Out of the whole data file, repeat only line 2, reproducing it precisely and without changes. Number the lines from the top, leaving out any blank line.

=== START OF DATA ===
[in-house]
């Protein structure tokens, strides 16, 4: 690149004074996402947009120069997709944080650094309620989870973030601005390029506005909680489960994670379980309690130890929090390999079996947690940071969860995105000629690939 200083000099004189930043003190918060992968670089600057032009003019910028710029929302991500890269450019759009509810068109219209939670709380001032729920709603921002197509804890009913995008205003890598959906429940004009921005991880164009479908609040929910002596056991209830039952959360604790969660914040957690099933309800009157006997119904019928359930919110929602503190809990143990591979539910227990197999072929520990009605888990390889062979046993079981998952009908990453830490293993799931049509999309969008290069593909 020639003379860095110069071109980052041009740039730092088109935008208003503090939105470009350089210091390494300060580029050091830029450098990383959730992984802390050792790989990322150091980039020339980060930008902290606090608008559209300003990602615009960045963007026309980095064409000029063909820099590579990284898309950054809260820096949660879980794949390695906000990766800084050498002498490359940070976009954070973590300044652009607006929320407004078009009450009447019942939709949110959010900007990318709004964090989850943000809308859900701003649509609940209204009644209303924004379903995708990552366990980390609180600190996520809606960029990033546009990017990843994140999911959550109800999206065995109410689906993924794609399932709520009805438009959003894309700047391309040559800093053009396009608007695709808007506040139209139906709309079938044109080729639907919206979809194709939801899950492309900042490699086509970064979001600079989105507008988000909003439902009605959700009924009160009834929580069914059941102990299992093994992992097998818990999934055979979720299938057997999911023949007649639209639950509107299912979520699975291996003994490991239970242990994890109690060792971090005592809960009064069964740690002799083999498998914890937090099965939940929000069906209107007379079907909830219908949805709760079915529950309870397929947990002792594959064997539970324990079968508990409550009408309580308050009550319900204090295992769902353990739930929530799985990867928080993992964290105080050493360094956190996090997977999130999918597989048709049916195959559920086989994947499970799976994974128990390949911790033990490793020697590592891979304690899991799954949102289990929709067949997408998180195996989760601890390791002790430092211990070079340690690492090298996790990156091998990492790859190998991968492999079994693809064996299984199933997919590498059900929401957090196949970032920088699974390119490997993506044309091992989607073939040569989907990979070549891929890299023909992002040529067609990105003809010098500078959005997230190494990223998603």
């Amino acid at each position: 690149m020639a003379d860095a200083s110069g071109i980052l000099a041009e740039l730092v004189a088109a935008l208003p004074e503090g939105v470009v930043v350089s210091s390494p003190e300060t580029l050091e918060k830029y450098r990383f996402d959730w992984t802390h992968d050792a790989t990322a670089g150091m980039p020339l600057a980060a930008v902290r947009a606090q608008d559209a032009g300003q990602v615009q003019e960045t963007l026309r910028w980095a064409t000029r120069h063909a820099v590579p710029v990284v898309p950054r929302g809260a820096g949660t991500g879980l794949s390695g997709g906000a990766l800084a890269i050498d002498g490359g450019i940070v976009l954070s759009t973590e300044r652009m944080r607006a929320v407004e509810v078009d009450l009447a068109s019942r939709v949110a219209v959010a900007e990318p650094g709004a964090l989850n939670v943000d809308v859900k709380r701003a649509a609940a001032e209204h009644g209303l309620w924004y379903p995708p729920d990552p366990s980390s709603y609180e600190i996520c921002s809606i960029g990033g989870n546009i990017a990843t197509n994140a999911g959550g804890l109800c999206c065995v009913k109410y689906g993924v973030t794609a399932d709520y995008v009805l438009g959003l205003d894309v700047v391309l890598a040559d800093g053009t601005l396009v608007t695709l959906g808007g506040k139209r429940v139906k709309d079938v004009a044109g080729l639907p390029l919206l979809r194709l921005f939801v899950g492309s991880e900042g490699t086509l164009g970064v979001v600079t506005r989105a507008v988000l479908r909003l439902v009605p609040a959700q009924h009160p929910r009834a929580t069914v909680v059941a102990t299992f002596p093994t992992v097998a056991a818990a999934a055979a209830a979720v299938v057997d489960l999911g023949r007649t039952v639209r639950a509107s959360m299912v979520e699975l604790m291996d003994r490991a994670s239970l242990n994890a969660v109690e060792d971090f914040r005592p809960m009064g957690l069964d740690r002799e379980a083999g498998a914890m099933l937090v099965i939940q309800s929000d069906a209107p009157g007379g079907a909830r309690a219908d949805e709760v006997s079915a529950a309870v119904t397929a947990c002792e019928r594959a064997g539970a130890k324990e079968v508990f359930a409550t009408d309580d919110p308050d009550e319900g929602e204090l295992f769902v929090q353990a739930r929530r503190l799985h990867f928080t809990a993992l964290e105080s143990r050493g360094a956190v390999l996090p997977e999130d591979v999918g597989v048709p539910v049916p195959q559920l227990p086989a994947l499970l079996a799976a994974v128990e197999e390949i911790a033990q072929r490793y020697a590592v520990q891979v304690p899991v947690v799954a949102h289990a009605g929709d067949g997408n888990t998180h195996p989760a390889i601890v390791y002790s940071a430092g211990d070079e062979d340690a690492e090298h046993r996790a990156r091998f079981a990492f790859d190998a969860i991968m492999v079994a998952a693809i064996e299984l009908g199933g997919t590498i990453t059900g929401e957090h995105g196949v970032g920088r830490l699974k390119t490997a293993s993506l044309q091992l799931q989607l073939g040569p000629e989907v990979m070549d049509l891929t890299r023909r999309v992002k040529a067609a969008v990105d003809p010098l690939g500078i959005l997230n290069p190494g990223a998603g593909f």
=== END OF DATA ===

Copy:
């Protein structure tokens, strides 16, 4: 690149004074996402947009120069997709944080650094309620989870973030601005390029506005909680489960994670379980309690130890929090390999079996947690940071969860995105000629690939 200083000099004189930043003190918060992968670089600057032009003019910028710029929302991500890269450019759009509810068109219209939670709380001032729920709603921002197509804890009913995008205003890598959906429940004009921005991880164009479908609040929910002596056991209830039952959360604790969660914040957690099933309800009157006997119904019928359930919110929602503190809990143990591979539910227990197999072929520990009605888990390889062979046993079981998952009908990453830490293993799931049509999309969008290069593909 020639003379860095110069071109980052041009740039730092088109935008208003503090939105470009350089210091390494300060580029050091830029450098990383959730992984802390050792790989990322150091980039020339980060930008902290606090608008559209300003990602615009960045963007026309980095064409000029063909820099590579990284898309950054809260820096949660879980794949390695906000990766800084050498002498490359940070976009954070973590300044652009607006929320407004078009009450009447019942939709949110959010900007990318709004964090989850943000809308859900701003649509609940209204009644209303924004379903995708990552366990980390609180600190996520809606960029990033546009990017990843994140999911959550109800999206065995109410689906993924794609399932709520009805438009959003894309700047391309040559800093053009396009608007695709808007506040139209139906709309079938044109080729639907919206979809194709939801899950492309900042490699086509970064979001600079989105507008988000909003439902009605959700009924009160009834929580069914059941102990299992093994992992097998818990999934055979979720299938057997999911023949007649639209639950509107299912979520699975291996003994490991239970242990994890109690060792971090005592809960009064069964740690002799083999498998914890937090099965939940929000069906209107007379079907909830219908949805709760079915529950309870397929947990002792594959064997539970324990079968508990409550009408309580308050009550319900204090295992769902353990739930929530799985990867928080993992964290105080050493360094956190996090997977999130999918597989048709049916195959559920086989994947499970799976994974128990390949911790033990490793020697590592891979304690899991799954949102289990929709067949997408998180195996989760601890390791002790430092211990070079340690690492090298996790990156091998990492790859190998991968492999079994693809064996299984199933997919590498059900929401957090196949970032920088699974390119490997993506044309091992989607073939040569989907990979070549891929890299023909992002040529067609990105003809010098500078959005997230190494990223998603």